I've heard it a million times and it drives me nuts. "Donna, you're not normal." I heard it in school, I hear it at work and I hear it in my personal life all the time too. But what does that mean?

Years back, I used to think that "different" meant "bad," as most children do. But as I've gotten older, I've come to realize that we use the term loosely without really understanding it. Here is a case in point: I do a fair amount of speaking about learning disabilities in the workplace due to my own personal experience (and struggle) with dyslexia. During my research for a corporate speech, I came across the following statement on a website for an organization known as The Coordinated Campaign for Learning Disabilities, otherwise known in short as, CCLD.

They say, "A learning disability is a neurobiological disorder in which a person's brain works or is structured differently."

Yeah? And?

And, that was it. No one felt the need to answer, "Different from what?" How is that possible? This is coming from a presumed authority on the topic, yet they failed to distinguish how the "disorder" deviates away from a norm that they neglect to define. I know they are trying to help. But in fact, they are not. In one way, it's irresponsible to deem something defected and not illuminate what it is being compared against, and in another it does nothing to serve the so-called disorder, the people labeled with it and those on the outside trying to understand it. What it shows is that they really don't understand difference at all.

Situations such as these make me think of something one of my college professors once said. It struck me then as it still does today. I was in a gender studies class and we were reading/discussing the chapter on homosexuality. The textbooks were citing mounds of research that pursued answers to the question, "Why are so many people gay?" My teacher turned the table on us and posited, "Perhaps we should be asking a different question. Perhaps we should be asking why so many people are straight." I remember feeling confounded and thinking, "Damn, that's a good question."

The prevailing theory is that more people are straight than gay because heterosexuality is presumed to be the "normal" path. We only have to look at the number of anti-gay politicians in Washington who turn out to be gay themselves to see good examples of a model gone wrong. Something forced these individuals away from the truth of who they were and into a life of faking it as "normal men." Now, why is that?

Many, like my college professor, would argue that it's the effect of society's stringent standards and expectations that make little-to-no room for alternatives and individuality, despite the fact that we pride ourselves as a country on those very things. We don't really, in truth. We're deluding ourselves. Maybe, in fact, at the end of the day, there is something not so "normal" in thinking that everyone, in the whole wide world, should be the same.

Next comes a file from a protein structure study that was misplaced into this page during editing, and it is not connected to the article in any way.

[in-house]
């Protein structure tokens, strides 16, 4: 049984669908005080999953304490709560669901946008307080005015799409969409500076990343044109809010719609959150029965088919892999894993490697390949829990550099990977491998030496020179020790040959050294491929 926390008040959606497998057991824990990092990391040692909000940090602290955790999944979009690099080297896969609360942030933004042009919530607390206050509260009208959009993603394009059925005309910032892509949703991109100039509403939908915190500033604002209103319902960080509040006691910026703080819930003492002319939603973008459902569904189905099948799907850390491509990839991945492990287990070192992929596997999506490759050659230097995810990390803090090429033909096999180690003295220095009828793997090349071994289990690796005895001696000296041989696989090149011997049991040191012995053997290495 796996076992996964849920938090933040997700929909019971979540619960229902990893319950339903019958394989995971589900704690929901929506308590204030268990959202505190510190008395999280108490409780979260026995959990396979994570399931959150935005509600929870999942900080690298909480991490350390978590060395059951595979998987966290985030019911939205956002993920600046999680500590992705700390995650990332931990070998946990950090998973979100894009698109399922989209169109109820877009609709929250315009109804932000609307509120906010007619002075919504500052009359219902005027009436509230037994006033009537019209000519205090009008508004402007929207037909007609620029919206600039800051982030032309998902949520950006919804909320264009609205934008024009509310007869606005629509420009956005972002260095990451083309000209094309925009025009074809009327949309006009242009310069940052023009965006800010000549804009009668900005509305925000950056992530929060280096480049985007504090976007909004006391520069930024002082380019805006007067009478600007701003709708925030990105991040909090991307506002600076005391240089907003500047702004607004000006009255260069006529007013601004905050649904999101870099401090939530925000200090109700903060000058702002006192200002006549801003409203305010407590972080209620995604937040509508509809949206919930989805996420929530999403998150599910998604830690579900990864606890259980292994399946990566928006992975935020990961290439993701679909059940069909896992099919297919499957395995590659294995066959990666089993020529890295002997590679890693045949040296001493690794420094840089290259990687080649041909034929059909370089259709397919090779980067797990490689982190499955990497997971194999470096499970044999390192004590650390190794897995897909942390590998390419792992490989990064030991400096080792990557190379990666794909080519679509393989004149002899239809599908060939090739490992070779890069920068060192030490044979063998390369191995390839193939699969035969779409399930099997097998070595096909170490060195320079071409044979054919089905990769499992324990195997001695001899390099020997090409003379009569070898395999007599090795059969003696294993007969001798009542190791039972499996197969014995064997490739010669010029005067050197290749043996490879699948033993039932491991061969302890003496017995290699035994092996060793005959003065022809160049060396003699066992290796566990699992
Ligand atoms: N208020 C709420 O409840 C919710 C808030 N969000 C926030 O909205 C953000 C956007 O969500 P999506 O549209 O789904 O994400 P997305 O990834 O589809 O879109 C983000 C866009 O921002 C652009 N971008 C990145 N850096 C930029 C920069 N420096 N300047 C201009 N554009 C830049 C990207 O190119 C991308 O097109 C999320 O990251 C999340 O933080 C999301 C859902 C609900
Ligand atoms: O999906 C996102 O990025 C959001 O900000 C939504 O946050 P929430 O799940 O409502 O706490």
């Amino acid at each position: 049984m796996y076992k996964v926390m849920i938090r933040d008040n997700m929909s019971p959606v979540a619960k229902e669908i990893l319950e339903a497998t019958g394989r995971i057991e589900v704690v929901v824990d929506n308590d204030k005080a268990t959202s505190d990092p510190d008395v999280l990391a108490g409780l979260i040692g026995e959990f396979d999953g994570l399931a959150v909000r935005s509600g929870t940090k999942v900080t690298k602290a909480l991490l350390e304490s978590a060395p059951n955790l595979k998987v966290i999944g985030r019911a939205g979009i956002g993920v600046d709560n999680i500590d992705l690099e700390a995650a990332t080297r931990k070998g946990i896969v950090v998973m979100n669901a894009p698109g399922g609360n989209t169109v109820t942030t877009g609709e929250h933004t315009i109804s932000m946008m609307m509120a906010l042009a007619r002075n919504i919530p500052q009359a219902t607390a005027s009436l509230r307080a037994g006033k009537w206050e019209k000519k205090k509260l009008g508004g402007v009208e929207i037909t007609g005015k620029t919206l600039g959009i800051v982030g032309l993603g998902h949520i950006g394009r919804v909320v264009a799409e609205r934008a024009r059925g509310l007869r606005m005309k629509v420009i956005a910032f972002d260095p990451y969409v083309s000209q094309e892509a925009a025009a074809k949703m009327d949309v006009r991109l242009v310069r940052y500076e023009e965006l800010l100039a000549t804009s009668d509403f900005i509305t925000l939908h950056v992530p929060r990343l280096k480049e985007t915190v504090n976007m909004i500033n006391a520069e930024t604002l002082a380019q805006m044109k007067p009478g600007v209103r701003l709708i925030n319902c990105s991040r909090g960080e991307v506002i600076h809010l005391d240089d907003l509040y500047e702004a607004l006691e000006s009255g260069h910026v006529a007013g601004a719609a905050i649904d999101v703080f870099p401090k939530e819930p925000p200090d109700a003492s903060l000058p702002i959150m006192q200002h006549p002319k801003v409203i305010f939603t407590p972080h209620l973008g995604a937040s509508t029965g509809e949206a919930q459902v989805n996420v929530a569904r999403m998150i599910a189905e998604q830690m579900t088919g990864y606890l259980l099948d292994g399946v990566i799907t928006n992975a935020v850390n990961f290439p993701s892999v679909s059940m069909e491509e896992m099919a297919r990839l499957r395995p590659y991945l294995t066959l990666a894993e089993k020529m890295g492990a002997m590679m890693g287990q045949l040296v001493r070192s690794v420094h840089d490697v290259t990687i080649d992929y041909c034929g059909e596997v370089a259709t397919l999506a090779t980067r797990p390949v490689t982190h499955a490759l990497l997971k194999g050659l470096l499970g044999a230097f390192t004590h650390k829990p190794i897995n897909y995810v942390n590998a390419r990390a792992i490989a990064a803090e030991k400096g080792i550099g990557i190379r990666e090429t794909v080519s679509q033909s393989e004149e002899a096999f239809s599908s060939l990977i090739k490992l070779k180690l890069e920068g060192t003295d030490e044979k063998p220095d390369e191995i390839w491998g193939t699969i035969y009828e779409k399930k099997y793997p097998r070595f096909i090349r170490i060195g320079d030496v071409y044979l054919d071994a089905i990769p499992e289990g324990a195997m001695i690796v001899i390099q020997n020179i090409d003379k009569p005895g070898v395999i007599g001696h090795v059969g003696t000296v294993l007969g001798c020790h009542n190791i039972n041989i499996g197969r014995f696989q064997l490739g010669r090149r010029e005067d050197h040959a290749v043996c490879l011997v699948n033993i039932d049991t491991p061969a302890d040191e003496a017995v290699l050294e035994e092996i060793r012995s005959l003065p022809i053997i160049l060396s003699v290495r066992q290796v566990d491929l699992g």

What with the assumption that everyone settle down and have a house with a white picket fence and the divorce rate being what it is, combined with the amount of people who are miserable in their relationships pursuing so-called "normal," one has to wonder how a correlation between being "normal" and unhappy came to be. In my opinion, it's because somewhere along the line someone confused an argument in biology with an argument about love.

It's the same in the world of learning disabilities. Doctors and schools want to treat kids with drugs, and as a result alter the chemicals in their brains in an attempt to make them "normal." But, how scary is that? Particularly if those prescribing what they perceive to be a solution aren't so clear about what normal is in the first place? It reminds me of something another teacher once said to me. He told me that I was lucky. He said that having dyslexia was the greatest gift of my life because my brain could not be forced to conform to normal no matter how hard everyone tried. He encouraged me to consider it a silver lining on a very difficult situation, which I now do. That said, it took me years to understand the value of letting people be, and the importance of letting people stand still in who they are. Right now, there is too much interference for our own good and we all lose as a result.

Our systems. Our preconceptions. Our herd mentality. They're all out of whack. Just because a norm may represent a majority doesn't make it normal, any more than falling to the left or right of a bell curve makes people abnormal.  Maybe it makes them exceptional.  Maybe it makes them unique.  In other words, normal also means common and average.  I ask, why would anyone want to strive for that?  The question isn't, what is normal?  The question should be what is healthy?  Because Lord knows, normal and healthy are not one in the same.  That's for sure.

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About the Author

Donna Flagg

Donna Flagg is the author of Surviving Dreaded Conversations and a New York City-based dancer.

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